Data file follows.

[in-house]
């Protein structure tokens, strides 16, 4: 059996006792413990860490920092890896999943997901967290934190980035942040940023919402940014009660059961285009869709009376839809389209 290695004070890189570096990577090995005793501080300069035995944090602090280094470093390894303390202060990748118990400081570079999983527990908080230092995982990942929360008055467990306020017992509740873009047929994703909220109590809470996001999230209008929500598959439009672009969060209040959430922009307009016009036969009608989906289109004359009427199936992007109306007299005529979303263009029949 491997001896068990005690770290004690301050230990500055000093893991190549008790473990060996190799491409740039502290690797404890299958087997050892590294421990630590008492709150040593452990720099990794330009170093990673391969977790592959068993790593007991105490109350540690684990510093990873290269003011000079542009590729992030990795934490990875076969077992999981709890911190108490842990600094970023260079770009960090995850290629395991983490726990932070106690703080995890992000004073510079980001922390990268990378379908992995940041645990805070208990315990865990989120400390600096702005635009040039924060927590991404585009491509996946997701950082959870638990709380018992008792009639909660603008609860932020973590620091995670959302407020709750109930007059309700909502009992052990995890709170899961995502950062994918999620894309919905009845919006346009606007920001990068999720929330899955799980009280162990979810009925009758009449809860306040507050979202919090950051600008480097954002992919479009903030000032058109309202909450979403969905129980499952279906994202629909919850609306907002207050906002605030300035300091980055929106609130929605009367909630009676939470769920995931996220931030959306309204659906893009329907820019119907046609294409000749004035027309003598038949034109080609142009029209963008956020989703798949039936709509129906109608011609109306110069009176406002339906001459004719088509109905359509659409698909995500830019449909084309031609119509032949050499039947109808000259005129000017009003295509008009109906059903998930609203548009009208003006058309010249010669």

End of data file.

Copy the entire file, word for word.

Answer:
[in-house]
């Protein structure tokens, strides 16, 4: 059996006792413990860490920092890896999943997901967290934190980035942040940023919402940014009660059961285009869709009376839809389209 290695004070890189570096990577090995005793501080300069035995944090602090280094470093390894303390202060990748118990400081570079999983527990908080230092995982990942929360008055467990306020017992509740873009047929994703909220109590809470996001999230209008929500598959439009672009969060209040959430922009307009016009036969009608989906289109004359009427199936992007109306007299005529979303263009029949 491997001896068990005690770290004690301050230990500055000093893991190549008790473990060996190799491409740039502290690797404890299958087997050892590294421990630590008492709150040593452990720099990794330009170093990673391969977790592959068993790593007991105490109350540690684990510093990873290269003011000079542009590729992030990795934490990875076969077992999981709890911190108490842990600094970023260079770009960090995850290629395991983490726990932070106690703080995890992000004073510079980001922390990268990378379908992995940041645990805070208990315990865990989120400390600096702005635009040039924060927590991404585009491509996946997701950082959870638990709380018992008792009639909660603008609860932020973590620091995670959302407020709750109930007059309700909502009992052990995890709170899961995502950062994918999620894309919905009845919006346009606007920001990068999720929330899955799980009280162990979810009925009758009449809860306040507050979202919090950051600008480097954002992919479009903030000032058109309202909450979403969905129980499952279906994202629909919850609306907002207050906002605030300035300091980055929106609130929605009367909630009676939470769920995931996220931030959306309204659906893009329907820019119907046609294409000749004035027309003598038949034109080609142009029209963008956020989703798949039936709509129906109608011609109306110069009176406002339906001459004719088509109905359509659409698909995500830019449909084309031609119509032949050499039947109808000259005129000017009003295509008009109906059903998930609203548009009208003006058309010249010669």